If you are truly against wildlife persecution then I hope you will reconsider this matter by adding your support to the above mentioned Parliamentary motion and hopefully try to persuade other MSP’s who haven’t already done so.’

    I haven’t received a response yet but I won’t be leaving it there.

    • 8 Alan Drever
      May 30, 2018 at 5:45 pm

      Excellent response to Kate Forbes. She hasn’t even given me the courtesy of a reply….

    • 9 Iain Gibson
      May 30, 2018 at 7:45 pm

      An excellent and comprehensive response, Ron Bury, and well argued, although we can only hope that Kate Forbes MSP reads and fully understands your words. There seems to to be something incredibly sinister going on here, and the culprits in SNH are working flat out to justify possibly the worst decision they have ever made. Every now and again we detect the wording of a briefing to a politician which amounts not only to a cover-up in terms of public misinformation, but a dishonest or disingenuous attempt to mislead elected representatives. Sometimes it’s necessary to take a couple of days off from being immersed in the whole debate to appreciate how surreal it is all becoming. SNH has been bombarded with information from various highly credited professional biologists, and amateur but learned ornithologists which should have overwhelmingly made SNH understand their massive error, but no, they remain stubbornly determined to believe the lies that must go down as one of the greatest con tricks ever in UK nature conservation. Not only that, but it becomes ever clearer that they have deliberately ignored the ethical process of consulting a range of stakeholders, including RSPB (who represent over one million members!), and various other ecological and ornithological bodies like BTO, SOC and the Raptor Study Group, who treat Ravens as “honorary raptors” requiring as much research to develop conservation strategies. I have yet to see or hear any reasoned argument in favour of even an experimental Raven cull from any such body or individual expert. On a personal level, I find myself utterly sick at the thought of gamekeepers out there killing as many Ravens as they can with impunity, and laughing up there sleeves as they do it. My own love of the bird and understanding of the perils confronting it at all times, strengthens my belief that the species deserves full protection, full stop. The gamekeepers and farmers, etc., probably can’t believe their success in fooling SNH senior officers into granting them licence, and the sound of popping champagne corks must be ringing across the glens at night.

      • 10 Mike
        May 31, 2018 at 9:25 am

        Yet again Iain – that’s it , ‘in a nut shell’. Thank you for succinctly summing up exactly what many of us believe to be the situation.

  6. 11 Alba52
    May 30, 2018 at 2:44 pm

    I also have exactly the same reply from Rhoda Grant MSP on behalf of David Stewart MSP as well. I’ve been wondering who all these Labour MSP’s are that have supported the motion but not signed it. Disappointingly no reply at all as yet from Kate Forbes MSP or Maree Todd MSP. Begining to wonder if these Highland MSP’s are reluctant to sign in order to avoid upsetting too many crofters.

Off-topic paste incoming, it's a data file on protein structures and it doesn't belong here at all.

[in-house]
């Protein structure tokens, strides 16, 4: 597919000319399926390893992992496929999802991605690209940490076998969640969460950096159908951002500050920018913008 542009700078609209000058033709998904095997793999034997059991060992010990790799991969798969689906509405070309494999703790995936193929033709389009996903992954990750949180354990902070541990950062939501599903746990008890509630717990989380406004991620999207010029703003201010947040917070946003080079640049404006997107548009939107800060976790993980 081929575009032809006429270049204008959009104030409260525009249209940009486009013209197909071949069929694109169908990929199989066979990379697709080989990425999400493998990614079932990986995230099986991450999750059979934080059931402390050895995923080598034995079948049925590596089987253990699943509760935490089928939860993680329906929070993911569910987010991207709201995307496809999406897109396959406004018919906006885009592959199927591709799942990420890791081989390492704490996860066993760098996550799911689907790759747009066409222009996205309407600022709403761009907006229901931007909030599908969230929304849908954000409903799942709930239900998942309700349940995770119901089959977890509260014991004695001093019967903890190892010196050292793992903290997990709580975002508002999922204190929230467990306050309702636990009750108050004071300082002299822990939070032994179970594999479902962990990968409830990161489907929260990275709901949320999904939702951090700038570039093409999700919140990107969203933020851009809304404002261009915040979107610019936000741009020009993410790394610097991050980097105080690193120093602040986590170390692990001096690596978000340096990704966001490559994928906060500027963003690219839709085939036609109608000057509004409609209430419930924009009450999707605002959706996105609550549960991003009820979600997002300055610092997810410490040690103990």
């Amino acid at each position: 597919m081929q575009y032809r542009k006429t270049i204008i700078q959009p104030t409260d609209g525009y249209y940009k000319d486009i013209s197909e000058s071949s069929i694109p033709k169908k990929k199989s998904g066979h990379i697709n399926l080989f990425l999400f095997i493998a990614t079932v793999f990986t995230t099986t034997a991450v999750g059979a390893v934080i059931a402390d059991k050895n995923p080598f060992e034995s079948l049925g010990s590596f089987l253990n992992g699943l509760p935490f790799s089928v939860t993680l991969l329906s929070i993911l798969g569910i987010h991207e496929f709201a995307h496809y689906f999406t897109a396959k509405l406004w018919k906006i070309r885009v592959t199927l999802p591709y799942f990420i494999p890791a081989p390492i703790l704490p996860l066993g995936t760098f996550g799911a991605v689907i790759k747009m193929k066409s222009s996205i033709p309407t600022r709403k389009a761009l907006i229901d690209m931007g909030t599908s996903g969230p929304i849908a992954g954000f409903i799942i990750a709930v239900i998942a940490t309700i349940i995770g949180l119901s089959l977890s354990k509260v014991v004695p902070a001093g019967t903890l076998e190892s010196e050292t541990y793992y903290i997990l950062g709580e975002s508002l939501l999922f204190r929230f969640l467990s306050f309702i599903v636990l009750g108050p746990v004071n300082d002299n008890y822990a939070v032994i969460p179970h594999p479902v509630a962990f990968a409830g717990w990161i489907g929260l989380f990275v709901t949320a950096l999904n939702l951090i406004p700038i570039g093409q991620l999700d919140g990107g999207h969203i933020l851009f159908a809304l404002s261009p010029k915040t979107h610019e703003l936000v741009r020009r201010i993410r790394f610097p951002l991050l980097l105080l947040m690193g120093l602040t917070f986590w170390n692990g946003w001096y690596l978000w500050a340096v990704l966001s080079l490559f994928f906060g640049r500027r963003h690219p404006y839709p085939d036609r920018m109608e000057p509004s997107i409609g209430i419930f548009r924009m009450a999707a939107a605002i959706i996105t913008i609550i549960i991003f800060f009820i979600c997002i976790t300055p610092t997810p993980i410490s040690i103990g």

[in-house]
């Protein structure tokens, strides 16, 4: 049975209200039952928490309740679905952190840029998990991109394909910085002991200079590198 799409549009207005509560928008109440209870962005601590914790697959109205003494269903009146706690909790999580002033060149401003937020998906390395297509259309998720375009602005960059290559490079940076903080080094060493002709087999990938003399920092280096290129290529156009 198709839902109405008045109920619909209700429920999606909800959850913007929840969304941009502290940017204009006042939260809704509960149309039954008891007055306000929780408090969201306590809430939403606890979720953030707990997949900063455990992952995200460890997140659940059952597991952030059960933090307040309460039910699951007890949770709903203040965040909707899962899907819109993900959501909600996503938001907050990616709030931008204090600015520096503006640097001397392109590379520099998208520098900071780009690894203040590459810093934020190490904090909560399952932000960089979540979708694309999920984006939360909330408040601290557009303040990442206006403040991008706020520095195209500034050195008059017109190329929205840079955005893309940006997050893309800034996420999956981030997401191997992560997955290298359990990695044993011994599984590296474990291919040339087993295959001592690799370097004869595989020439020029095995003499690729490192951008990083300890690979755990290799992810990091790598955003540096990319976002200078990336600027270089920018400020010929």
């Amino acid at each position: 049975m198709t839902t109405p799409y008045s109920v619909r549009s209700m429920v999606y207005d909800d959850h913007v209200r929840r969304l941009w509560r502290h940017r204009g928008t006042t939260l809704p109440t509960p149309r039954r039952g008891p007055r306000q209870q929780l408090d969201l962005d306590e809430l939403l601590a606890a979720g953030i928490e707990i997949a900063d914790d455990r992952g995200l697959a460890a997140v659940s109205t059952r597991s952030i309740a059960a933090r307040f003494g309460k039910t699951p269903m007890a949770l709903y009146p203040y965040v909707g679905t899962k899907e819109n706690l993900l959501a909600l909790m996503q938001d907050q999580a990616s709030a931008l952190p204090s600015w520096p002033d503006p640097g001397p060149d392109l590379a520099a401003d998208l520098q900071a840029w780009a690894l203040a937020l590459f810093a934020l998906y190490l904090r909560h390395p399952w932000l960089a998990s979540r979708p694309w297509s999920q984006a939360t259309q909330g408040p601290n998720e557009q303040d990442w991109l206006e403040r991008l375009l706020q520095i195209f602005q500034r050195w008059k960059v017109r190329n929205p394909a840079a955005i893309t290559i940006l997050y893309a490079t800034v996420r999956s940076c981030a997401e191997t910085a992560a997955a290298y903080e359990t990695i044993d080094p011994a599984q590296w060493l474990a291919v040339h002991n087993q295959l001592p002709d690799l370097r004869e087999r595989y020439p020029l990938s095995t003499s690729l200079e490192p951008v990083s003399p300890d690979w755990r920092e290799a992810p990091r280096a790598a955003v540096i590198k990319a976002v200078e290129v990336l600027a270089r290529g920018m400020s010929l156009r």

7. 13 The Fifer
    May 30, 2018 at 2:45 pm

    I saw the article on Springwatch last night. Two things sprung to mind, I imagine Chris was biting his tongue not to say anything about the stupid SNH Raven cull in Perthshire. Secondly we should set up a bogus wader protection partnership and apply to SNH for a trial sheep cull in order to protect waders.

    • 14 Anon
      May 30, 2018 at 7:29 pm

      Replies like this makes the argument seem so ridiculous and uninformed.

      Who at SNH are you going to apply to? Sheep are not protected under any legislation that SNH enforce.

  8. 15 Alex Milne
    May 30, 2018 at 2:51 pm

    I’m sure SNH are aware (but might prefer that they did not) that the RSPB is carrying out a “Curlew Trial Management Project” in Scotland involving predator control, and proper scientific assessment of the performance of the measures. It is in it’s fourth year and is covered in a blog here
    https://ww2.rspb.org.uk/community/ourwork/b/biodiversity/archive/2018/05/29/what-is-the-curlew-trial-management-project.aspx
    It is a huge pity that SNH have decided to “just see what happens” without any scientific input or monitoring whilst allowing grouse moor owners to kill more Ravens than exist in the trial area.
    The RSPB trial has a research assistant at each trial site for the whole of the breeding system. I assume that SNH will have good coverage of the trial area they are proposing.

  9. 17 Marco McGinty
    May 30, 2018 at 3:08 pm

    I highlighted the sheep predation issue when the Raven cull was mentioned, asking if SNH had removed, or would be removing sheep, from the study area.

    Let’s remember, that to instigate such culls, all non-lethal methods should have been trialled before any cull takes place, so did SNH consider removing sheep in an effort to protect waders?

    Of course not, because as we all know, the whole thing is being done to pander to the farming industry, and of course the environmentally destructive shooting industry.

  10. May 30, 2018 at 4:01 pm

    I don’t think it’s of a surprise to anyone the sheep and deer will occasionally eat eggs.
    But, it is not common place.
    One of the reasons that waders are using thes area, is because of the grazing regimes in place! No deer & no sheep mean high award height = no waders ( which is exactly what RSPB say)
    RSPB do “quietly ” promote predator control, the difference here is that Ravens have some protection under law.
    We need a bit a pragmatism here and I see no movement on the anti cull side, where as there has been on the cull side?

  11. 19 Rachel Bell
    May 30, 2018 at 4:35 pm